Sunday, 13 January 2013

On learning good practices the hard way

At the beginning of December, I intended to write an article here about the perceived value of skills certification in the industry, in light of my own recent certification as an Oracle Certified Associate Java SE 7 Programmer. It’s something I’m very glad I did, and it was at my manager’s virtual insistence… but that same manager has also told me that, when perusing resumés to decide who to interview and who to pass over, he places no extra value on applicants with vendor certifications. It’s a bit of a paradox at first, and I promise I will actually publish it.

The problem is that, as usual, life got in the way. Life, this year so far, has also strongly got in the way of any new releases with Project Seshat. There have several bugs that I’ve discovered and fixed, with the help of a couple of good friends, but I haven’t really been able to deploy the most recent work, because of two issues—my son has been sick ever since we returned from our Christmas holiday, and one of the components of this release is turning out to be vastly more complicated than I originally expected.

In retrospect, it’s becoming apparent that I ought to leave out the new feature, deploy the bug fixes for version 0.1.3, and continue on the feature for 0.2.0.

That late realisation aside, like I said, a new component is somewhat complicating matters for me. I became dissatisfied with how I’ve been configuring request mapping a long time ago, and had left a mental note to clean up the technical debt; I was using Zend Framework’s static routes to associate this URL pattern with that controller method. Works reasonably well in most other applications I’ve written, but my desire to use the first part of the URL pattern to differentiate between UIs created a wrinkle large enough that I decided it would (eventually) be more convenient to write a URL decoder to create the route instead.

I worked on the decoder over the holiday, when I had an hour or two here and there after my son had gone to sleep. I implemented the whole thing using test-driven development principles (and fixed a few quirks in my homebrewed test framework while I was at it), and promptly discovered two things:

  1. My original understanding of Zend Framework’s Front Controller and dispatching process was flawed. This may be due to my ever-increase familiarity with Spring Web. I also happen to disagree with how Zend is doing things, but then, that’s largely the point of Project Alchemy—to create my own PHP development framework, based on my needs, by replacing parts of Zend Framework as I find they either aren’t doing what I want, or I just don’t like the API and don’t want to deal with it any more.

  2. The URL decoder could easily be used to fix a hack that I put in place to answer the question of which Notebook to link back to in the “Back” button in the interface. Simply leaving up to the browser Back button is insufficient; I want this button to really be an Up button, the way that the top-left button in iOS and Android apps works. Again, this is part of the point of how I’m writing Project Seshat; I want to write one set of back-end code, and apply an appropriate set of layout, stylesheets and JavaScripts to wrap the application in an idealised wrapper for the usage environment. Whatever device is used, it should work and feel like it was always intended to work on that device.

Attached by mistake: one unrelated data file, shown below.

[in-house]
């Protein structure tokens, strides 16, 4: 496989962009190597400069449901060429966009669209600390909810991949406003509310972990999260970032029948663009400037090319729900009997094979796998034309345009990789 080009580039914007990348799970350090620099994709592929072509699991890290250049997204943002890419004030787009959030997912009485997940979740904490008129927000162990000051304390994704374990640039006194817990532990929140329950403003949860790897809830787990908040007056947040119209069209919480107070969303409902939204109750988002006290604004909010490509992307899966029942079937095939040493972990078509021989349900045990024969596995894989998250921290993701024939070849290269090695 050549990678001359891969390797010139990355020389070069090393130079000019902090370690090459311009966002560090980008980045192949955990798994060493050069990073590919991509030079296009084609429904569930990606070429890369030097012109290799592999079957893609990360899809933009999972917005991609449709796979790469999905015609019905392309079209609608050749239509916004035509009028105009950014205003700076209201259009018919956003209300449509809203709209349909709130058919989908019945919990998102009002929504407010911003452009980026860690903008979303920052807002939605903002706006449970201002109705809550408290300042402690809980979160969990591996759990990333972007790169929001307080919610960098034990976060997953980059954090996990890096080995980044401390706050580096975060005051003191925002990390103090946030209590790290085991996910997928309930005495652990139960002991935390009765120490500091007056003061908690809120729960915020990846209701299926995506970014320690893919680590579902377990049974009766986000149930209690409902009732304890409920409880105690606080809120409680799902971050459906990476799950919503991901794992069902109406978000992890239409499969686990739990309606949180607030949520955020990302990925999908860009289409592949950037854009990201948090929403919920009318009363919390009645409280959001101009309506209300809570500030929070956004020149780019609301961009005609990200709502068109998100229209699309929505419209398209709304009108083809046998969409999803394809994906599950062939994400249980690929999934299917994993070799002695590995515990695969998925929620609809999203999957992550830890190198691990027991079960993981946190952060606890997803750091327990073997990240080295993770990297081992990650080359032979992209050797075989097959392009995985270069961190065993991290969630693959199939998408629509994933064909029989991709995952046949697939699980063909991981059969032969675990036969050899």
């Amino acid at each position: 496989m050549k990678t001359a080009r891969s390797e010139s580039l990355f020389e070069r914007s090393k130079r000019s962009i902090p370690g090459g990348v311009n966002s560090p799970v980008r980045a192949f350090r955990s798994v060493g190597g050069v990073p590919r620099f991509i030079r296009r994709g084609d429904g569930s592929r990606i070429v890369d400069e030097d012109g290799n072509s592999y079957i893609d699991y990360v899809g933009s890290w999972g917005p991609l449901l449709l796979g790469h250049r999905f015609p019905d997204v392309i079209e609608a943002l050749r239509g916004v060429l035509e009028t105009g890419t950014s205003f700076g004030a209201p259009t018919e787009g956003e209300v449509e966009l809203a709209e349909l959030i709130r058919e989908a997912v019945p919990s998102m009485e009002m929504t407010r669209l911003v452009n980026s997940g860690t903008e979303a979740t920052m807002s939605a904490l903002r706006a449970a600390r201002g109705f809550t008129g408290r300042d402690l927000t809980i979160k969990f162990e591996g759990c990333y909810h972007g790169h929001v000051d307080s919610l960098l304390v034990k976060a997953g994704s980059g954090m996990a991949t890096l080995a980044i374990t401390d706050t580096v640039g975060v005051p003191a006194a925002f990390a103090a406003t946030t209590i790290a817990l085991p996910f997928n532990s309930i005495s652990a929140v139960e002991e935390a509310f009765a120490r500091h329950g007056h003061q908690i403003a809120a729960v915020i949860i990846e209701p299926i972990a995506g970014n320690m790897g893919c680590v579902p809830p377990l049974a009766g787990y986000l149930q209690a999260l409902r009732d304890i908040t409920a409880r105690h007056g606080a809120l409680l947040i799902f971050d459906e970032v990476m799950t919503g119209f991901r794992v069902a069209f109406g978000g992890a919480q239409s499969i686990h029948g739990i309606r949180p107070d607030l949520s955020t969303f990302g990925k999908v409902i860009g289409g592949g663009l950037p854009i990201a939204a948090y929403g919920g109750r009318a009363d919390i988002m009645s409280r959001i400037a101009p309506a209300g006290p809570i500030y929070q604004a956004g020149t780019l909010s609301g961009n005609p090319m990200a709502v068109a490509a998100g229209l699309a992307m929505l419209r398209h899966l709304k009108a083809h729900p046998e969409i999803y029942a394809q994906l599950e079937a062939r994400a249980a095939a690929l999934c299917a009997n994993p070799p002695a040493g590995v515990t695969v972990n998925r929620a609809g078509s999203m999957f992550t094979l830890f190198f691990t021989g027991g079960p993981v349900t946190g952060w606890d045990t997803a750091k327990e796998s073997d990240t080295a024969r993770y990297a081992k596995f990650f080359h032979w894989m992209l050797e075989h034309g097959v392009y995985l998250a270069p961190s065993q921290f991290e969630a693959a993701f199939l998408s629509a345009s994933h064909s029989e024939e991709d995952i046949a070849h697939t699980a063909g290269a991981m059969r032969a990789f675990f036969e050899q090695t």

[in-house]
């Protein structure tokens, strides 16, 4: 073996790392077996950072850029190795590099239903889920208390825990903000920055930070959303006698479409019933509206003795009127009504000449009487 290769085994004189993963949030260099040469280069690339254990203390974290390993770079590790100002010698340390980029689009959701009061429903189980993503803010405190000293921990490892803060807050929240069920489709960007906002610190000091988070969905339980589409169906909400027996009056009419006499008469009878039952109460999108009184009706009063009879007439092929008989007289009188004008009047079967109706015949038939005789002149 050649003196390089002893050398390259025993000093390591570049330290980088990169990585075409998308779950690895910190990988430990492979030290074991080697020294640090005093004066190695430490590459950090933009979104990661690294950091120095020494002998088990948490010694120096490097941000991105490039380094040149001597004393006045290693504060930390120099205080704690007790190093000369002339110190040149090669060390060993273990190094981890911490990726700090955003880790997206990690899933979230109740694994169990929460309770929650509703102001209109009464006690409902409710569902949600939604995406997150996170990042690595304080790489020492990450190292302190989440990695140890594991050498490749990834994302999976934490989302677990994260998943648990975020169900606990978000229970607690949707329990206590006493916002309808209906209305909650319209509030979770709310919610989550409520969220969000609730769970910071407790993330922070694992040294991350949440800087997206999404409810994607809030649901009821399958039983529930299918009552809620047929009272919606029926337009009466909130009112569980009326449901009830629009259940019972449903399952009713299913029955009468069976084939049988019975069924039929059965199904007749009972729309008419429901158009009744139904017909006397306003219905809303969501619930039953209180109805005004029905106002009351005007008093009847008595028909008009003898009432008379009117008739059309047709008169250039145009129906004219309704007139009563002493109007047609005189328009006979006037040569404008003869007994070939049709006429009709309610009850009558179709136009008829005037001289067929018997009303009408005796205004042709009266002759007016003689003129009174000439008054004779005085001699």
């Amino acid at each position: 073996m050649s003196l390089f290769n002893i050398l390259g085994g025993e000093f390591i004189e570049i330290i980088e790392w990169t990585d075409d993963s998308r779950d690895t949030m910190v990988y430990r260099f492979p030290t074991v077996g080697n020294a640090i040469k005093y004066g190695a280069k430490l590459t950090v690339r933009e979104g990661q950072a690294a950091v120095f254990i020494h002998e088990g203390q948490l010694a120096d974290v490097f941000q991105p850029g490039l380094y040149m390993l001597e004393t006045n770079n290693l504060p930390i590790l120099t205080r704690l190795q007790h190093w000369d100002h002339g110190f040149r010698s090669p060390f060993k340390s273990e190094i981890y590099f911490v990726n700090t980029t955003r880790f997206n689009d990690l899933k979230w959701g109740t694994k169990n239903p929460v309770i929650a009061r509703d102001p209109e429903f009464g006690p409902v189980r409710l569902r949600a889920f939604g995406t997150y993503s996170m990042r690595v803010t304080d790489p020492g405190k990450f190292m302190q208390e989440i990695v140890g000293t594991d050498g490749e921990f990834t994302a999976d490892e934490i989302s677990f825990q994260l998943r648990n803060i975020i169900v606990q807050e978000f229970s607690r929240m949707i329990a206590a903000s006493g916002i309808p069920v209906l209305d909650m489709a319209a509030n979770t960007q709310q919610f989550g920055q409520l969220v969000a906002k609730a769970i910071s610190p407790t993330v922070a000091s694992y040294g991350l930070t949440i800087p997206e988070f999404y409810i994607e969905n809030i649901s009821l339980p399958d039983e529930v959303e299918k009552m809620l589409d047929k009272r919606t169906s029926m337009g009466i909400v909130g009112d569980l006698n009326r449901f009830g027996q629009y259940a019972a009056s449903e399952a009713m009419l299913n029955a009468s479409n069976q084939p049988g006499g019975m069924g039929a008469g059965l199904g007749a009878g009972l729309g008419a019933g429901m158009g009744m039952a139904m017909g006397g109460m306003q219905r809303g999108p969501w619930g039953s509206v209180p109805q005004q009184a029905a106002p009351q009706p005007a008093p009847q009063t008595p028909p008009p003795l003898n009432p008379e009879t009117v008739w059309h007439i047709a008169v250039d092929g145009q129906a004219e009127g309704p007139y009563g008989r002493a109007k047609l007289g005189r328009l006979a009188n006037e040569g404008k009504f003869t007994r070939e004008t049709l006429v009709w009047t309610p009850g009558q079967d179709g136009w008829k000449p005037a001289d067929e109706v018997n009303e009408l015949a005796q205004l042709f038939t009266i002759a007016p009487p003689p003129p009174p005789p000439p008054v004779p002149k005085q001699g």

So, in trying to implement it there—by decoding the Referer URI—I thought I could really easily derive the Correct Value of the Up button. The problem now is that that isn’t remotely the case, based on the navigation paradigm I’m currently using, and intend to use. For the desktop, and probably for more capable mobile interfaces, I want to have the user be able to navigate to a Note either through a Notebook chain or through a Tag. Unfortunately, the way I’ve implemented it so far has created some circular navigation problems, that also run somewhat counter to iOS and Android navigation recommendations. I’m still trying to decide what the best approach is, and it feels like there are several options available to me.

Naturally, this is a pretty big issue that needs some pretty particular and dedicated thought; I really don’t want to just wing it. So, with my son being sick, and I’ve needed to get sle myself, I haven’t especially been able to take the time I want to take. That, in turn, has cost me some development momentum. I also apologise to my testers for leaving a couple of bugs up there for them to deal with while they try it out. I promise, a deployment is coming with bug fixes. Clearly, I got ambitious.

So, at the end of the day, what’s the lesson to be learned here? I think there are several. Stop taking notes in my head, and focus on writing down my thought process, so I can come back to it easily, later (this is valuable in any professional’s working life, particularly software developers, and I feel like being on holiday dropped me off the wagon a bit). Don’t ever combine bug fix releases with feature releases; if it takes longer than anticipated to fix the bugs (assuming you aren’t on a short iteration and deployment schedule), the bugs will remain in production too. Have storyboards for your interface, and understand the style guide(s) you intend to adhere to when you plan out your interaction flow. When designing new features, write down what they will do and how they’ll be used before you get started, instead of making it up as you go; it’s too easy to code yourself into a corner that way.

There are probably others, but I also need to sleep. I’m accepting suggestions. If nothing else, if I can’t be a good example, I can at least be a hell of a warning!

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